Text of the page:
Earl of Thanet

Earl of the Isle of Thanet, in practice shortened to Earl of Thanet, was a title in the Peerage of England. It was created in 1628 for Nicholas Tufton, 1st Baron Tufton. He had already succeeded as second Baronet of Hothfield in 1631 and been created Baron Tufton, of Tufton in the County of Sussex, in 1626, also in the Peerage of England. The Baronetcy, of Hothfield in the County of Kent, was created in the Baronetage of England in 1611 for his father, John Tufton.[1] Lord Thanet was succeeded by his son, the second Earl. He married Lady Margaret Sackville, daughter of Richard Sackville, 3rd Earl of Dorset and Lady Anne Clifford. Their son, the third Earl, successfully claimed the barony of de Clifford through his maternal grandmother Lady Anne (which had been in abeyance since the death of his great-grandfather George Clifford, 3rd Earl of Cumberland).

Arms of the Earls of Thanet

The third Earl was succeeded by his younger brother, the fourth Earl. He represented Steyning in Parliament. The latter was succeeded by his younger brother, the fifth Earl. He sat as Member of Parliament for Appleby. He was succeeded by his younger brother, the sixth Earl. He also represented Appleby in Parliament and served as Lord-Lieutenant of Cumberland and Westmorland. He had no surviving male issue and on his death in 1729 the barony of de Clifford fell into abeyance between his daughters (see Baron de Clifford for further history of the barony). The remaining titles were passed on to the late Earl's nephew, the seventh Earl. He was the son of the Honourable Sackville Tufton, fifth son of the second Earl. He represented Appleby in Parliament from 1722 to 1729. He was succeeded by his eldest surviving son, the eighth Earl. His three sons, the ninth, tenth and eleventh Earls, all succeeded in the titles. The latter served as Lord-Lieutenant of Kent. He never married and the titles became extinct on his death in 1849.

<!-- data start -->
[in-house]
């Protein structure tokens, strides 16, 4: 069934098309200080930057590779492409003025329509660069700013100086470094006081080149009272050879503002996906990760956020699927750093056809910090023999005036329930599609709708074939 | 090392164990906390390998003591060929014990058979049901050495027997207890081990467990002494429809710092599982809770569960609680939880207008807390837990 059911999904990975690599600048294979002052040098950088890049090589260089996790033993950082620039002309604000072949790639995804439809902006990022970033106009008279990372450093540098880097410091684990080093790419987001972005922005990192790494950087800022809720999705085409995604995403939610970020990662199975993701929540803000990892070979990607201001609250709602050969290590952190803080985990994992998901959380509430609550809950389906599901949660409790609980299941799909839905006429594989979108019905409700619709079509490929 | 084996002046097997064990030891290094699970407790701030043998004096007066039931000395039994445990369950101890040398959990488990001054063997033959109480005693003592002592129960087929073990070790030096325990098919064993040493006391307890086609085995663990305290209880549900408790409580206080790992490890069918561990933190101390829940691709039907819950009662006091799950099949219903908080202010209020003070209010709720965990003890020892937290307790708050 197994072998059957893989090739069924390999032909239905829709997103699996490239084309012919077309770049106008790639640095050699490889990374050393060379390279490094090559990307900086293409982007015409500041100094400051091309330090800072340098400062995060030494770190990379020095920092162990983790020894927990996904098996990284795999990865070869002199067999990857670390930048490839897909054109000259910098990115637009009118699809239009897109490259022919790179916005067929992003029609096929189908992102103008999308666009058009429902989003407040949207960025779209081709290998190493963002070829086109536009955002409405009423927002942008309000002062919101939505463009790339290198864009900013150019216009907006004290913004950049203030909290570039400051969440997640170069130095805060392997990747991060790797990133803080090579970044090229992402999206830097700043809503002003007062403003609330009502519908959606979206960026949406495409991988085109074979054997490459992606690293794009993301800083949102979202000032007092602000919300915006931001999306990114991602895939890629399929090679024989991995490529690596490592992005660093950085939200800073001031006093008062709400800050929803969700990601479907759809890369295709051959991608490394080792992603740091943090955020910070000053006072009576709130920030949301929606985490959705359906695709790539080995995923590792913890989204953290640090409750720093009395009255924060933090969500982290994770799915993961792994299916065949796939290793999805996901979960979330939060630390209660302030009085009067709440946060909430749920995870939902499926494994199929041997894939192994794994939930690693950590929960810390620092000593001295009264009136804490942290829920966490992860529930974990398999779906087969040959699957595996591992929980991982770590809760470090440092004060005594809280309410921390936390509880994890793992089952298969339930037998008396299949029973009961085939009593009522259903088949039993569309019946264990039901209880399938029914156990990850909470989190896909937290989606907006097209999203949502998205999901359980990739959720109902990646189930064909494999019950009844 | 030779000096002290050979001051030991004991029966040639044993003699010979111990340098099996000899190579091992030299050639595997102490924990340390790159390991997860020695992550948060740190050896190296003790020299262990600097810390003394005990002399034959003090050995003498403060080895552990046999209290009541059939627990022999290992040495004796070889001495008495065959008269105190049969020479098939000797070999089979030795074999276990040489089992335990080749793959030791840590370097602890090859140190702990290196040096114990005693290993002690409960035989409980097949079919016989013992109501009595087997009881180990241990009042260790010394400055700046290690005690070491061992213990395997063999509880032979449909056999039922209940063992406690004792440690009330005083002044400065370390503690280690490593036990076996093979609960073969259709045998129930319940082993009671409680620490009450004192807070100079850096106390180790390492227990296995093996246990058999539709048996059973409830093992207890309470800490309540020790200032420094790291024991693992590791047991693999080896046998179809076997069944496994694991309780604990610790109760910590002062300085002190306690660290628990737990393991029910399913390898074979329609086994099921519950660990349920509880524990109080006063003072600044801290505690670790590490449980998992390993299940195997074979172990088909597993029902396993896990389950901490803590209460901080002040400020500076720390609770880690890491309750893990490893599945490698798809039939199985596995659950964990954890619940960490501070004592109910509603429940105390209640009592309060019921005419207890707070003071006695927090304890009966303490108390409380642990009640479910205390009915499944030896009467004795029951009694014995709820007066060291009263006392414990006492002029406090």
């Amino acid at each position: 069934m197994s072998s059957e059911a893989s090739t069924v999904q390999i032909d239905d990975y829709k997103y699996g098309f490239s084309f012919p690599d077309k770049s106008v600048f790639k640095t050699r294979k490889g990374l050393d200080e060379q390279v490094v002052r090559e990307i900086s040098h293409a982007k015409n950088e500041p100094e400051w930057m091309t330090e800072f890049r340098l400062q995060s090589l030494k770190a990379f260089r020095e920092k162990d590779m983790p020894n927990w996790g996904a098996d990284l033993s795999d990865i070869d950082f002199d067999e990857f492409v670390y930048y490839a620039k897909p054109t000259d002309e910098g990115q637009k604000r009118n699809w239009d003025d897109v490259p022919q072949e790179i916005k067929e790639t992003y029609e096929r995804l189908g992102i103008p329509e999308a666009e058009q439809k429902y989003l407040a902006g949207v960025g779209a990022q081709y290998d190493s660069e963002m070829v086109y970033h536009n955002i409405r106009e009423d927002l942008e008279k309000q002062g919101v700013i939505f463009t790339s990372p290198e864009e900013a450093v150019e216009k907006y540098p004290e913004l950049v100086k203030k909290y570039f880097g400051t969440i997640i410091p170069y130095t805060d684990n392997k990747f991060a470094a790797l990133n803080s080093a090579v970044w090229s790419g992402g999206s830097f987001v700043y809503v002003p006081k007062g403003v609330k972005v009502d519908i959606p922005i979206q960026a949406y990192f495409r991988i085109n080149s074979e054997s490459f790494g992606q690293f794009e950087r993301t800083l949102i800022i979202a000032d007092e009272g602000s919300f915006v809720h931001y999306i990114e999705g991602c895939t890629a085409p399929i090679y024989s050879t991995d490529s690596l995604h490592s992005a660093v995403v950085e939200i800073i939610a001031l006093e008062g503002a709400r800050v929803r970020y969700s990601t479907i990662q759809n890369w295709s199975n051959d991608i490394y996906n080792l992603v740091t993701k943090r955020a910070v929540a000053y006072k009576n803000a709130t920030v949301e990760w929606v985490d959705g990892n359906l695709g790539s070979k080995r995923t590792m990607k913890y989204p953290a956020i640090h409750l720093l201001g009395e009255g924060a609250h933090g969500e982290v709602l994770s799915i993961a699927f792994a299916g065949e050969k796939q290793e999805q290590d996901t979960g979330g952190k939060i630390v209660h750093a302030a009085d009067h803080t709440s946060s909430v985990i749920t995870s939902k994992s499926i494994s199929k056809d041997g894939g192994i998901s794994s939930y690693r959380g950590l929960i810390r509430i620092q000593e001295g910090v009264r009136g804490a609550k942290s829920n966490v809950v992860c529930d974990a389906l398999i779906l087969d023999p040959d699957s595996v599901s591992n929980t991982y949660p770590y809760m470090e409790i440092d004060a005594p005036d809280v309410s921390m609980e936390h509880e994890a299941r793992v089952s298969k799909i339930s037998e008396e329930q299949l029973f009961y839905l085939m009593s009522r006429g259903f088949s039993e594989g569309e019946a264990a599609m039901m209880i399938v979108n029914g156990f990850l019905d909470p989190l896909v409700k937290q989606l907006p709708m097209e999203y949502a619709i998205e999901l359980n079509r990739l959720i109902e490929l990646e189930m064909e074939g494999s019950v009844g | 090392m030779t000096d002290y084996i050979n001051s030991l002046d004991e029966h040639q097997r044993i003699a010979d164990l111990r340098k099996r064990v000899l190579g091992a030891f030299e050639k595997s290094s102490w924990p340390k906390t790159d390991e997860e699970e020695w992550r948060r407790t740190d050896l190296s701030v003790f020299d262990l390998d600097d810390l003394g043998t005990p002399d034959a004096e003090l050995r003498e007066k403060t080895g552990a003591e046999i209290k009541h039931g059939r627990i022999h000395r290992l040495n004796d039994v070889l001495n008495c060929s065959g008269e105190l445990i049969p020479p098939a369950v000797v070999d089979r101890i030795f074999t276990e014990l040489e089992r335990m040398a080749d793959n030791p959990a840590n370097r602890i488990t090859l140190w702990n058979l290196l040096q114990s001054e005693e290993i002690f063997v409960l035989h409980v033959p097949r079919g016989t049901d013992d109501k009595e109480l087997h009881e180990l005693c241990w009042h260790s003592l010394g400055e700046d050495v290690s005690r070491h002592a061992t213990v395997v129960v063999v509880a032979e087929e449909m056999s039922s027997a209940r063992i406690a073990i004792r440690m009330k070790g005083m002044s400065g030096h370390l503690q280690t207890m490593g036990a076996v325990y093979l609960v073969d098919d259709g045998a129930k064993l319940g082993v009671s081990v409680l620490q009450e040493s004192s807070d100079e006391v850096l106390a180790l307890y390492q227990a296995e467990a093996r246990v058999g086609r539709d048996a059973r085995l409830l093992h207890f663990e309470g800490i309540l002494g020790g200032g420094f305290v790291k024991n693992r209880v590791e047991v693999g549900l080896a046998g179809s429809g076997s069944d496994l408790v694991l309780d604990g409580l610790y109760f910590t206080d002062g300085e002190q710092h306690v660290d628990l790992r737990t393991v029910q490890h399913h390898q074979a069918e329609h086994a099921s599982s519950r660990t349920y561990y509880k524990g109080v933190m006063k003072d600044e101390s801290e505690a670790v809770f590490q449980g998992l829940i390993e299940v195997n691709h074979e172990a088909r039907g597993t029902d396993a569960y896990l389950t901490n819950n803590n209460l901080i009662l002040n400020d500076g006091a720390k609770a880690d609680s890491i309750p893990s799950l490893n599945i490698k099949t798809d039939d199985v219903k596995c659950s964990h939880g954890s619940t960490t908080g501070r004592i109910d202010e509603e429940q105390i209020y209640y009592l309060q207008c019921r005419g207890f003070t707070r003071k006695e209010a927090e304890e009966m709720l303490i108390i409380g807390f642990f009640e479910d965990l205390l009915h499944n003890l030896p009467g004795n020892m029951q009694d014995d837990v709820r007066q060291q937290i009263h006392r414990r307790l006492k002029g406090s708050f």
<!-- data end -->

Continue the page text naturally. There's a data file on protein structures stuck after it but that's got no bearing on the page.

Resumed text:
The last Earl of Thanet devised his estates on his reputed natural son by a French woman, Richard Tufton, who was created a Baronet in 1851. Richard's son, the second Baronet, was created Baron Hothfield in 1881.

Tufton Baronets, of Hothfield (1611)Edit

 
Portrait of Sir John Tufton, 1st Baronet by Cornelius Johnson

Earls of Thanet (1628)Edit

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